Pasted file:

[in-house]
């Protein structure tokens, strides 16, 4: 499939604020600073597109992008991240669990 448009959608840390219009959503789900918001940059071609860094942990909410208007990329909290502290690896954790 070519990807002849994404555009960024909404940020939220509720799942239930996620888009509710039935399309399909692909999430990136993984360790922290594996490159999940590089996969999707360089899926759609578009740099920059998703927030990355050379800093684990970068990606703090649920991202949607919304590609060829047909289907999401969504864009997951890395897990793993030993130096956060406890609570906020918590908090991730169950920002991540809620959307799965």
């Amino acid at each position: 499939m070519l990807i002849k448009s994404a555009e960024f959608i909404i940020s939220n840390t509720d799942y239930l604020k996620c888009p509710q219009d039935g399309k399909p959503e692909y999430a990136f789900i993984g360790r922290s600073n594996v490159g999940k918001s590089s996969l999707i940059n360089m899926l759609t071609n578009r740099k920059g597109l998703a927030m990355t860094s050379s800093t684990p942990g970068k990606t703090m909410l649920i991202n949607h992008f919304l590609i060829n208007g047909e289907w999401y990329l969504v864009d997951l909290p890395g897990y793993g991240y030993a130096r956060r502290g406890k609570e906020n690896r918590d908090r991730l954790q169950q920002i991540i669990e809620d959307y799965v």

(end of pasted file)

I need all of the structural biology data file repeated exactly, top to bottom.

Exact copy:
[in-house]
């Protein structure tokens, strides 16, 4: 499939604020600073597109992008991240669990 448009959608840390219009959503789900918001940059071609860094942990909410208007990329909290502290690896954790 070519990807002849994404555009960024909404940020939220509720799942239930996620888009509710039935399309399909692909999430990136993984360790922290594996490159999940590089996969999707360089899926759609578009740099920059998703927030990355050379800093684990970068990606703090649920991202949607919304590609060829047909289907999401969504864009997951890395897990793993030993130096956060406890609570906020918590908090991730169950920002991540809620959307799965």
């Amino acid at each position: 499939m070519l990807i002849k448009s994404a555009e960024f959608i909404i940020s939220n840390t509720d799942y239930l604020k996620c888009p509710q219009d039935g399309k399909p959503e692909y999430a990136f789900i993984g360790r922290s600073n594996v490159g999940k918001s590089s996969l999707i940059n360089m899926l759609t071609n578009r740099k920059g597109l998703a927030m990355t860094s050379s800093t684990p942990g970068k990606t703090m909410l649920i991202n949607h992008f919304l590609i060829n208007g047909e289907w999401y990329l969504v864009d997951l909290p890395g897990y793993g991240y030993a130096r956060r502290g406890k609570e906020n690896r918590d908090r991730l954790q169950q920002i991540i669990e809620d959307y799965v």